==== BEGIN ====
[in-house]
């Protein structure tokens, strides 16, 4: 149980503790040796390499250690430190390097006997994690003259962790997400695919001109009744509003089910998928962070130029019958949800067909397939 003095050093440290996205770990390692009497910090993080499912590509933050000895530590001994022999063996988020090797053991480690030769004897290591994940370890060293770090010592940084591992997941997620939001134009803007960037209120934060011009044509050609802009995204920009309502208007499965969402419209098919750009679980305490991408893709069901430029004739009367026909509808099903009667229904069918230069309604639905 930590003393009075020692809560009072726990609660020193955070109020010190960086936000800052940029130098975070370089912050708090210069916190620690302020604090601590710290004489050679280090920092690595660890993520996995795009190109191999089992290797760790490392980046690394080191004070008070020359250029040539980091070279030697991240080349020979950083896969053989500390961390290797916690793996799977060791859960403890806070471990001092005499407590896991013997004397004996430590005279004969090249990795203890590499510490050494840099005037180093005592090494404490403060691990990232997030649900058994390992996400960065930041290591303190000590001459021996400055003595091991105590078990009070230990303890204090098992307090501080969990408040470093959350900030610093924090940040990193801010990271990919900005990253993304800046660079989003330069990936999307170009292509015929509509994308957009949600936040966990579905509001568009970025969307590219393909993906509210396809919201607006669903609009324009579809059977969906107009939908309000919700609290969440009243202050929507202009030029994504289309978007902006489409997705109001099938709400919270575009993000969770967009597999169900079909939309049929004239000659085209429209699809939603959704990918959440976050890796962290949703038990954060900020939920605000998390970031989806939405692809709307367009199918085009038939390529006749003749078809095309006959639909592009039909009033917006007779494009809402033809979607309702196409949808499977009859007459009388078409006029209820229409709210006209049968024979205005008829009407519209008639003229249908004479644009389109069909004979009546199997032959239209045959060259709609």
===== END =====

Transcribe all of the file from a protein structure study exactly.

[in-house]
């Protein structure tokens, strides 16, 4: 149980503790040796390499250690430190390097006997994690003259962790997400695919001109009744509003089910998928962070130029019958949800067909397939 003095050093440290996205770990390692009497910090993080499912590509933050000895530590001994022999063996988020090797053991480690030769004897290591994940370890060293770090010592940084591992997941997620939001134009803007960037209120934060011009044509050609802009995204920009309502208007499965969402419209098919750009679980305490991408893709069901430029004739009367026909509808099903009667229904069918230069309604639905 930590003393009075020692809560009072726990609660020193955070109020010190960086936000800052940029130098975070370089912050708090210069916190620690302020604090601590710290004489050679280090920092690595660890993520996995795009190109191999089992290797760790490392980046690394080191004070008070020359250029040539980091070279030697991240080349020979950083896969053989500390961390290797916690793996799977060791859960403890806070471990001092005499407590896991013997004397004996430590005279004969090249990795203890590499510490050494840099005037180093005592090494404490403060691990990232997030649900058994390992996400960065930041290591303190000590001459021996400055003595091991105590078990009070230990303890204090098992307090501080969990408040470093959350900030610093924090940040990193801010990271990919900005990253993304800046660079989003330069990936999307170009292509015929509509994308957009949600936040966990579905509001568009970025969307590219393909993906509210396809919201607006669903609009324009579809059977969906107009939908309000919700609290969440009243202050929507202009030029994504289309978007902006489409997705109001099938709400919270575009993000969770967009597999169900079909939309049929004239000659085209429209699809939603959704990918959440976050890796962290949703038990954060900020939920605000998390970031989806939405692809709307367009199918085009038939390529006749003749078809095309006959639909592009039909009033917006007779494009809402033809979607309702196409949808499977009859007459009388078409006029209820229409709210006209049968024979205005008829009407519209008639003229249908004479644009389109069909004979009546199997032959239209045959060259709609």